“But young people who misuse them risk long-term impairments to brain function,” said Kimberly Urban at University of Delaware and Wen-Jun Gao at Drexel University College of Medicine in the US.
New York, May 14 : With combined efforts by farmers and consumers, the risk of nitrogen pollution could be cut down by half, researchers said.
"Nitrogen is an irreplaceable nutrient and a true life-saver as it helps agriculture to feed a growing world population - but it is unfortunately also a dangerous pollutant," said Benjamin Bodirsky of the International Center for Tropical Agriculture, Colombia (CIAT).
In the different forms it can take through chemical reactions, it massively contributes to respirable dust, leads to the formation of aggressive ground-level ozone, and destabilises water ecosystems.
New York, May 14 : Teenagers are so touchy about their screens that they are willing to give up almost everything - even the pleasures of a sexual encounter - in exchange for their smart phones, a fascinating research has revealed.
While 26 percent of teenager students in the US can not live without their mobile phones, only 20 percent said they could not survive without sex, a recent survey showed.
Students spend more than five hours online daily, and often use more than five apps at any one time.
The increasing penetration of technologies have also changed the ways students prefer to learn.
New York, May 14 - The Bangladesh authorities should establish an independent body to investigate evidence that the paramilitary Rapid Action Battalion (RAB) has been responsible for extrajudicial executions, disappearances, torture, and other serious abuses over many years, Human Rights Watch said today in an open letter to Prime Minister Sheikh Hasina.
New York, May 13 - A new study suggests that " small talk" helps parents cultivate linguistic skills of their little ones.
For many parents, the idea of talking to their newborn seems foreign, and even a waste of time. But Nicola Lathey, a children's speech and language therapist, said that mindset couldn't be further from the truth.
Lathey, a mother of one, told the New York Daily News that one can predict the level of intelligence by how good their language skills are at 18 months.
New York, May 13 - Have a doberman at home? This news may interest you. Researchers have identified a genetic mutation in Doberman that causes albinism in the breed - a discovery that has eluded veterinarians until now.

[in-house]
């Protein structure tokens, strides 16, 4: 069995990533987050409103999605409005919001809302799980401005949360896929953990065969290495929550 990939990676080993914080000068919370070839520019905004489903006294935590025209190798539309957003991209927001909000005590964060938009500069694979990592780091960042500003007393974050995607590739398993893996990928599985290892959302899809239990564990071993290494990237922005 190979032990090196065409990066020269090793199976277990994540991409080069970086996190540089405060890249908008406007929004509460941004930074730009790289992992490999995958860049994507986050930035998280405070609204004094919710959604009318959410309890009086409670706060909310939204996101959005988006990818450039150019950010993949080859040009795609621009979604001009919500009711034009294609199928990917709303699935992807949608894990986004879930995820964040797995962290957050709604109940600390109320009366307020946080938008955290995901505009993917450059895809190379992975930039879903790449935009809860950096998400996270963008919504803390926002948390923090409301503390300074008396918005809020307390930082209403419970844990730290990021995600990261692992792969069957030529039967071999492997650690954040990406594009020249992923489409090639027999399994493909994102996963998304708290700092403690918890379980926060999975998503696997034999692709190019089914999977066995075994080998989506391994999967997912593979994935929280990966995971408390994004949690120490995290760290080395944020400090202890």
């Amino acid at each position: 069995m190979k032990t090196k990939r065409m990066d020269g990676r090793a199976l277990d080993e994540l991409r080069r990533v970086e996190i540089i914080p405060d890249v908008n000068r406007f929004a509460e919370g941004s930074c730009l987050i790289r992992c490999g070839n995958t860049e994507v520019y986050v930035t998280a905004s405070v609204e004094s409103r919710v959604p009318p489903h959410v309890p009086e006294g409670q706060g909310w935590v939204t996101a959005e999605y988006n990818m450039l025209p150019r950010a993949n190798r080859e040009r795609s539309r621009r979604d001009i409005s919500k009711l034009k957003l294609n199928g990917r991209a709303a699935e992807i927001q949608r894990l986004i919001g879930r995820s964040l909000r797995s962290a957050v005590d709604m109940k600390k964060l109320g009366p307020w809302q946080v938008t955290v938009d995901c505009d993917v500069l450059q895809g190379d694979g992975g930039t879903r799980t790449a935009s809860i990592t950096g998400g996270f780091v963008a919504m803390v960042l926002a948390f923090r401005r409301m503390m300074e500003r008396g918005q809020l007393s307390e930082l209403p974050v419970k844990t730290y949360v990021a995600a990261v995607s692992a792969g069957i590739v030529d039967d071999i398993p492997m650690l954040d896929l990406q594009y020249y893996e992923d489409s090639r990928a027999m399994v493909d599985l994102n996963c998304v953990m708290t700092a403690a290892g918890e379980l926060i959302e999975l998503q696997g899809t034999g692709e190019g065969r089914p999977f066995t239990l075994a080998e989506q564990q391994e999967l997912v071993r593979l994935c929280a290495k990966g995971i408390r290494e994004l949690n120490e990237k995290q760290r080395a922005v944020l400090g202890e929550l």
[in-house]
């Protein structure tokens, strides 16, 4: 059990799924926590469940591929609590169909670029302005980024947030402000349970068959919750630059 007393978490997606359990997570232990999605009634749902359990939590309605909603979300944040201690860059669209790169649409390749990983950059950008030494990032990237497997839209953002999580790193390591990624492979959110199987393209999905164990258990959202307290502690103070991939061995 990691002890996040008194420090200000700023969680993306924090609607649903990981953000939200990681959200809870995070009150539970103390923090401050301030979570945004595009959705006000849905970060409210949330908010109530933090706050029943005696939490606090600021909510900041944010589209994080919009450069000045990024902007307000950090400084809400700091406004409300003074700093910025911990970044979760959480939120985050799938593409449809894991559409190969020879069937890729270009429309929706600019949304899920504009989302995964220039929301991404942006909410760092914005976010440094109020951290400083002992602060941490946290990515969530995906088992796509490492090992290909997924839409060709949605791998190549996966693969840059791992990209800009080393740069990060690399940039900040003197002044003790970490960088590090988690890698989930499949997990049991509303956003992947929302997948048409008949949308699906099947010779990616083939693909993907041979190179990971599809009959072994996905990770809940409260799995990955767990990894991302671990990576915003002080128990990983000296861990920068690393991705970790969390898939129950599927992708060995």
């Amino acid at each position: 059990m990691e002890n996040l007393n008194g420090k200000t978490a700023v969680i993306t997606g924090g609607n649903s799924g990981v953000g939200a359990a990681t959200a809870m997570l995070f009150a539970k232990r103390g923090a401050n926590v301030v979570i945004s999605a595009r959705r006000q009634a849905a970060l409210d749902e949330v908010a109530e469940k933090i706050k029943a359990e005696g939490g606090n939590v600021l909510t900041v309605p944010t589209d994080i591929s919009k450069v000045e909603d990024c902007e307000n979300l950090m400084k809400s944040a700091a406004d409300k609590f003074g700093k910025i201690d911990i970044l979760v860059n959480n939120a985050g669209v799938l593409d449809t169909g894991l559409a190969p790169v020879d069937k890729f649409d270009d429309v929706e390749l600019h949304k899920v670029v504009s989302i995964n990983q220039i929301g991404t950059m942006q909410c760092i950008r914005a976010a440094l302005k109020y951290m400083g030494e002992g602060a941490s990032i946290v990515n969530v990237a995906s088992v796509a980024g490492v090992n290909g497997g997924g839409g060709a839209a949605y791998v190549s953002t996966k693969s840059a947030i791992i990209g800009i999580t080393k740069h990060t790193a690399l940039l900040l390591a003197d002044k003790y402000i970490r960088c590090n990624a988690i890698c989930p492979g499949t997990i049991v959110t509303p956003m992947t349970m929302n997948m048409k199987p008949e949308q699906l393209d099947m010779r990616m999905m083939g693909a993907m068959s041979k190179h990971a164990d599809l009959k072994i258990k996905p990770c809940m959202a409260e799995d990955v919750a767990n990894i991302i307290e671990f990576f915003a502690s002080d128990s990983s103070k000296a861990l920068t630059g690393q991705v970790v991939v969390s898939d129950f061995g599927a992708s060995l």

“What we found was a gene mutation that results in a missing protein necessary for cells to be pigmented. Some defects in this same gene cause a condition called oculocutaneous albinism in humans,” explained Paige Winkler, a doctoral student at University of Michigan's college of veterinary medicine.
This type of albinism has certain characteristics that are evident in both humans and dogs.
New York, May 13 - A Bolivian man has made his own drone by using mostly recycled materials which he picked up from flea markets.
Alex Chipana's small drone with four propellers can fly for as long as 20 minutes, as high as 1.2 miles and as fast at 43 mph, the New York Daily News reported.
Chipana bought his own motor, camera and GPS but found the rest of the parts at flea markets and other places and fit the pieces into his own design.
Some of these "valuable" items include wood, pieces of a pen, and a cap from a deodorant or perfume bottle.
New York, May 10 - The world's first leadless pacemaker, developed by an Indian-origin scientist Vivek Reddy, has shown promising results after one year of human trials on 32 patients who received the pacemaker.
"This is the first time we have seen one-year follow-up data for this innovative, wireless cardiac pacing technology. Our results show the leadless pacemaker is comparable to traditional pacemakers," said Reddy, director of arrhythmia services at the Mount Sinai Hospital here.
The findings further support the promising performance and safety of this minimally-invasive, non-surgical pacing device.
- Millions of debit and credit cards prone to getting hacked by malware
- Car company giants' technology helping parents keep teenage drivers safe
- Spotify finally supports free music streaming on Windows
- New 'Quantum of the Seas' cruise to feature 'robot bartenders', 'virtual balconies'
- Robots can now tab 'Robo Brain' to learn what they need from internet